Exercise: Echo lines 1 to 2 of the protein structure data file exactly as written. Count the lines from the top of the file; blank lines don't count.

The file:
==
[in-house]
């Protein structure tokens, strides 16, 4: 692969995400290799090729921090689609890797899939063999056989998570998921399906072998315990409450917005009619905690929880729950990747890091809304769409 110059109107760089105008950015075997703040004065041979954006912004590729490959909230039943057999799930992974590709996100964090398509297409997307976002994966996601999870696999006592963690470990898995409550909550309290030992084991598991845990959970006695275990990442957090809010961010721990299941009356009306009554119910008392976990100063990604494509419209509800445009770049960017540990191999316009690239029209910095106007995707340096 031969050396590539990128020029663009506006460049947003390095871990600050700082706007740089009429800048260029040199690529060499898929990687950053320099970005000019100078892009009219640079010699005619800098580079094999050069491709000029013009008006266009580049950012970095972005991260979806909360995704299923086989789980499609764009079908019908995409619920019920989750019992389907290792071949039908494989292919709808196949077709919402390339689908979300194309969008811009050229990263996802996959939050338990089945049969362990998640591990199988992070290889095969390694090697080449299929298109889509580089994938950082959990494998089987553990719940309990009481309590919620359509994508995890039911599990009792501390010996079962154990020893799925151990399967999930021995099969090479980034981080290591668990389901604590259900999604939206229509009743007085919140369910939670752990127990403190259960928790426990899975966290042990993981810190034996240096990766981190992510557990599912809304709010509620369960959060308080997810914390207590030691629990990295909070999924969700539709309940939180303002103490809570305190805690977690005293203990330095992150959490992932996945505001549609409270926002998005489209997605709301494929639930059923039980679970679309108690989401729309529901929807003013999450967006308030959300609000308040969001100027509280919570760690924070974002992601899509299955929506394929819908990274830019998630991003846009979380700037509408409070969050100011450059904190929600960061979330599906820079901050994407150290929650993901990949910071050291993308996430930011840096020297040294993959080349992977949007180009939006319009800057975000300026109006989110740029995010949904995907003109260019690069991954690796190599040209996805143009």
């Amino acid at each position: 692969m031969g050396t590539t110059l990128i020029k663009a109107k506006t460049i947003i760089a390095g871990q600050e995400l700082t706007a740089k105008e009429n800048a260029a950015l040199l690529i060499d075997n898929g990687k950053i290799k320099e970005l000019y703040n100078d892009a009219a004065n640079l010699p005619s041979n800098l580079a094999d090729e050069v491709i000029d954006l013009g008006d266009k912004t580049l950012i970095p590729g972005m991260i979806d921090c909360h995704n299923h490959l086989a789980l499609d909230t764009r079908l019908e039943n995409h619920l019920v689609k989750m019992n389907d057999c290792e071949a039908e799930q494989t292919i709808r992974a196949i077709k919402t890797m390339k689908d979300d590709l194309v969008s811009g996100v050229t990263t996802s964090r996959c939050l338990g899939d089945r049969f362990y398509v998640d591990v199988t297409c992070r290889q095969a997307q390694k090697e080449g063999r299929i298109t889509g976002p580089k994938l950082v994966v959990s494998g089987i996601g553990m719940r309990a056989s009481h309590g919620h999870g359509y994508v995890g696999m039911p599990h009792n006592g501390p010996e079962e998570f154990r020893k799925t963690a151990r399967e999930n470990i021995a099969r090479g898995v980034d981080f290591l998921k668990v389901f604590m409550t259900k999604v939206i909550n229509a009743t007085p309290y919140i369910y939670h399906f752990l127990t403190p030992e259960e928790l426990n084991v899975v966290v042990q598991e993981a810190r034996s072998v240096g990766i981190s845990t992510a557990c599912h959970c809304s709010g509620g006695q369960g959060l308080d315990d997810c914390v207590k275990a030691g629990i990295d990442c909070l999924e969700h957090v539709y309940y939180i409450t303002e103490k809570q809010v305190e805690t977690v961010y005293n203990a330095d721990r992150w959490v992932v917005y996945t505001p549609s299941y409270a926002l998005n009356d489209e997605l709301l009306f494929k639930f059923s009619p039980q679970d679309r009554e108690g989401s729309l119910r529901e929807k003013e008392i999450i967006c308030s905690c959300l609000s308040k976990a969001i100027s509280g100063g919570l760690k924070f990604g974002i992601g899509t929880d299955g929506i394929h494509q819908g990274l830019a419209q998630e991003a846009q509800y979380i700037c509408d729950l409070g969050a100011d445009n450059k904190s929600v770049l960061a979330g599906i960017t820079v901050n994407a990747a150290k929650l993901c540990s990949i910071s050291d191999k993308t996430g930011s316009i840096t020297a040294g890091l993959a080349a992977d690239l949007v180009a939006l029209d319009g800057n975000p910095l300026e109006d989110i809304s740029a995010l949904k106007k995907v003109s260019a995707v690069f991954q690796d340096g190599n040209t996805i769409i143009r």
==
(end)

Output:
[in-house]
């Protein structure tokens, strides 16, 4: 692969995400290799090729921090689609890797899939063999056989998570998921399906072998315990409450917005009619905690929880729950990747890091809304769409 110059109107760089105008950015075997703040004065041979954006912004590729490959909230039943057999799930992974590709996100964090398509297409997307976002994966996601999870696999006592963690470990898995409550909550309290030992084991598991845990959970006695275990990442957090809010961010721990299941009356009306009554119910008392976990100063990604494509419209509800445009770049960017540990191999316009690239029209910095106007995707340096 031969050396590539990128020029663009506006460049947003390095871990600050700082706007740089009429800048260029040199690529060499898929990687950053320099970005000019100078892009009219640079010699005619800098580079094999050069491709000029013009008006266009580049950012970095972005991260979806909360995704299923086989789980499609764009079908019908995409619920019920989750019992389907290792071949039908494989292919709808196949077709919402390339689908979300194309969008811009050229990263996802996959939050338990089945049969362990998640591990199988992070290889095969390694090697080449299929298109889509580089994938950082959990494998089987553990719940309990009481309590919620359509994508995890039911599990009792501390010996079962154990020893799925151990399967999930021995099969090479980034981080290591668990389901604590259900999604939206229509009743007085919140369910939670752990127990403190259960928790426990899975966290042990993981810190034996240096990766981190992510557990599912809304709010509620369960959060308080997810914390207590030691629990990295909070999924969700539709309940939180303002103490809570305190805690977690005293203990330095992150959490992932996945505001549609409270926002998005489209997605709301494929639930059923039980679970679309108690989401729309529901929807003013999450967006308030959300609000308040969001100027509280919570760690924070974002992601899509299955929506394929819908990274830019998630991003846009979380700037509408409070969050100011450059904190929600960061979330599906820079901050994407150290929650993901990949910071050291993308996430930011840096020297040294993959080349992977949007180009939006319009800057975000300026109006989110740029995010949904995907003109260019690069991954690796190599040209996805143009």